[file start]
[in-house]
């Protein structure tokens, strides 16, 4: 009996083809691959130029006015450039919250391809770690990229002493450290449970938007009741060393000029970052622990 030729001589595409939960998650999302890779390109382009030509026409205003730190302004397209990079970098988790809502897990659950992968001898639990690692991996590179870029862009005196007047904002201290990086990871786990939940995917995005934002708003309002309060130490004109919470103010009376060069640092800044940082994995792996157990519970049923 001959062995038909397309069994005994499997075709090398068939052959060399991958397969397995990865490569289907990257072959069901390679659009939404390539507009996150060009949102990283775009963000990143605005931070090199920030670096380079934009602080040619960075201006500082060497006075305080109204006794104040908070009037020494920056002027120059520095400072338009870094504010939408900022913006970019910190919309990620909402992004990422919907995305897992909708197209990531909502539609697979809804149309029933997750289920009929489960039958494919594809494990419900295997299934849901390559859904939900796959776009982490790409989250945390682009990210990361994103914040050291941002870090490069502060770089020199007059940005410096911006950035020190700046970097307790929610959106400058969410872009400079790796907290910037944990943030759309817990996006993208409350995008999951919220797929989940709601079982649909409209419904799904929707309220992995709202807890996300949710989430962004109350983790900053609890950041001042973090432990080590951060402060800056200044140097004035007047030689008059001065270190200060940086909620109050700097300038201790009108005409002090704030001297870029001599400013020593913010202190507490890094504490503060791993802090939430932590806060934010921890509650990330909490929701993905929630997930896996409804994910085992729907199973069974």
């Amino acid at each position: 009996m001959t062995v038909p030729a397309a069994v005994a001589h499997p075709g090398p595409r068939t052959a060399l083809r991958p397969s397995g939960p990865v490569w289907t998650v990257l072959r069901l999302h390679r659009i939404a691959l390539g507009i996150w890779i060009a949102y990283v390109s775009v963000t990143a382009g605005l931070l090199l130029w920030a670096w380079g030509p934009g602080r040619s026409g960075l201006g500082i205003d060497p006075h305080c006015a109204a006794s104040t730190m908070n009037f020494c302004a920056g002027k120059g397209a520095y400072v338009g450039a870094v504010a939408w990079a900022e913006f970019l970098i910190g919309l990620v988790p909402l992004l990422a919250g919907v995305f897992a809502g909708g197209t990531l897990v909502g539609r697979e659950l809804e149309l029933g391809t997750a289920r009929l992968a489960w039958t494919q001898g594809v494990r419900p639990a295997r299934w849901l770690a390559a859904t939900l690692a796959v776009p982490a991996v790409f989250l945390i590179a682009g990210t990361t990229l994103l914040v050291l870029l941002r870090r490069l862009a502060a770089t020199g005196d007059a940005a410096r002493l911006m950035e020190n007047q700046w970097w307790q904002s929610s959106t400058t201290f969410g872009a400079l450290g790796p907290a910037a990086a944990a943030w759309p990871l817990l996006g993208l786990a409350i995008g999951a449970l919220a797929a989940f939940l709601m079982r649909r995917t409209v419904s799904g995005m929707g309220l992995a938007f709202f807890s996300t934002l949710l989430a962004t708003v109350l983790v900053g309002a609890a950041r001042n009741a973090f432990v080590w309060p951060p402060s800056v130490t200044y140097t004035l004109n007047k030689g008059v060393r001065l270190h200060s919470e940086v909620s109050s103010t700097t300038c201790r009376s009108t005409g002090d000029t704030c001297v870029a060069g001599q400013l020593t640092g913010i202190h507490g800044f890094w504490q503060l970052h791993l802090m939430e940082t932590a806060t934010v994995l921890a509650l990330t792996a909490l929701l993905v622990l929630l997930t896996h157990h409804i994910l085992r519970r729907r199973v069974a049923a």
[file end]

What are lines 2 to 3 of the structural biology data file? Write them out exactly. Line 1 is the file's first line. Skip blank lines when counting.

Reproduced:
């Protein structure tokens, strides 16, 4: 009996083809691959130029006015450039919250391809770690990229002493450290449970938007009741060393000029970052622990 030729001589595409939960998650999302890779390109382009030509026409205003730190302004397209990079970098988790809502897990659950992968001898639990690692991996590179870029862009005196007047904002201290990086990871786990939940995917995005934002708003309002309060130490004109919470103010009376060069640092800044940082994995792996157990519970049923 001959062995038909397309069994005994499997075709090398068939052959060399991958397969397995990865490569289907990257072959069901390679659009939404390539507009996150060009949102990283775009963000990143605005931070090199920030670096380079934009602080040619960075201006500082060497006075305080109204006794104040908070009037020494920056002027120059520095400072338009870094504010939408900022913006970019910190919309990620909402992004990422919907995305897992909708197209990531909502539609697979809804149309029933997750289920009929489960039958494919594809494990419900295997299934849901390559859904939900796959776009982490790409989250945390682009990210990361994103914040050291941002870090490069502060770089020199007059940005410096911006950035020190700046970097307790929610959106400058969410872009400079790796907290910037944990943030759309817990996006993208409350995008999951919220797929989940709601079982649909409209419904799904929707309220992995709202807890996300949710989430962004109350983790900053609890950041001042973090432990080590951060402060800056200044140097004035007047030689008059001065270190200060940086909620109050700097300038201790009108005409002090704030001297870029001599400013020593913010202190507490890094504490503060791993802090939430932590806060934010921890509650990330909490929701993905929630997930896996409804994910085992729907199973069974």
């Amino acid at each position: 009996m001959t062995v038909p030729a397309a069994v005994a001589h499997p075709g090398p595409r068939t052959a060399l083809r991958p397969s397995g939960p990865v490569w289907t998650v990257l072959r069901l999302h390679r659009i939404a691959l390539g507009i996150w890779i060009a949102y990283v390109s775009v963000t990143a382009g605005l931070l090199l130029w920030a670096w380079g030509p934009g602080r040619s026409g960075l201006g500082i205003d060497p006075h305080c006015a109204a006794s104040t730190m908070n009037f020494c302004a920056g002027k120059g397209a520095y400072v338009g450039a870094v504010a939408w990079a900022e913006f970019l970098i910190g919309l990620v988790p909402l992004l990422a919250g919907v995305f897992a809502g909708g197209t990531l897990v909502g539609r697979e659950l809804e149309l029933g391809t997750a289920r009929l992968a489960w039958t494919q001898g594809v494990r419900p639990a295997r299934w849901l770690a390559a859904t939900l690692a796959v776009p982490a991996v790409f989250l945390i590179a682009g990210t990361t990229l994103l914040v050291l870029l941002r870090r490069l862009a502060a770089t020199g005196d007059a940005a410096r002493l911006m950035e020190n007047q700046w970097w307790q904002s929610s959106t400058t201290f969410g872009a400079l450290g790796p907290a910037a990086a944990a943030w759309p990871l817990l996006g993208l786990a409350i995008g999951a449970l919220a797929a989940f939940l709601m079982r649909r995917t409209v419904s799904g995005m929707g309220l992995a938007f709202f807890s996300t934002l949710l989430a962004t708003v109350l983790v900053g309002a609890a950041r001042n009741a973090f432990v080590w309060p951060p402060s800056v130490t200044y140097t004035l004109n007047k030689g008059v060393r001065l270190h200060s919470e940086v909620s109050s103010t700097t300038c201790r009376s009108t005409g002090d000029t704030c001297v870029a060069g001599q400013l020593t640092g913010i202190h507490g800044f890094w504490q503060l970052h791993l802090m939430e940082t932590a806060t934010v994995l921890a509650l990330t792996a909490l929701l993905v622990l929630l997930t896996h157990h409804i994910l085992r519970r729907r199973v069974a049923a």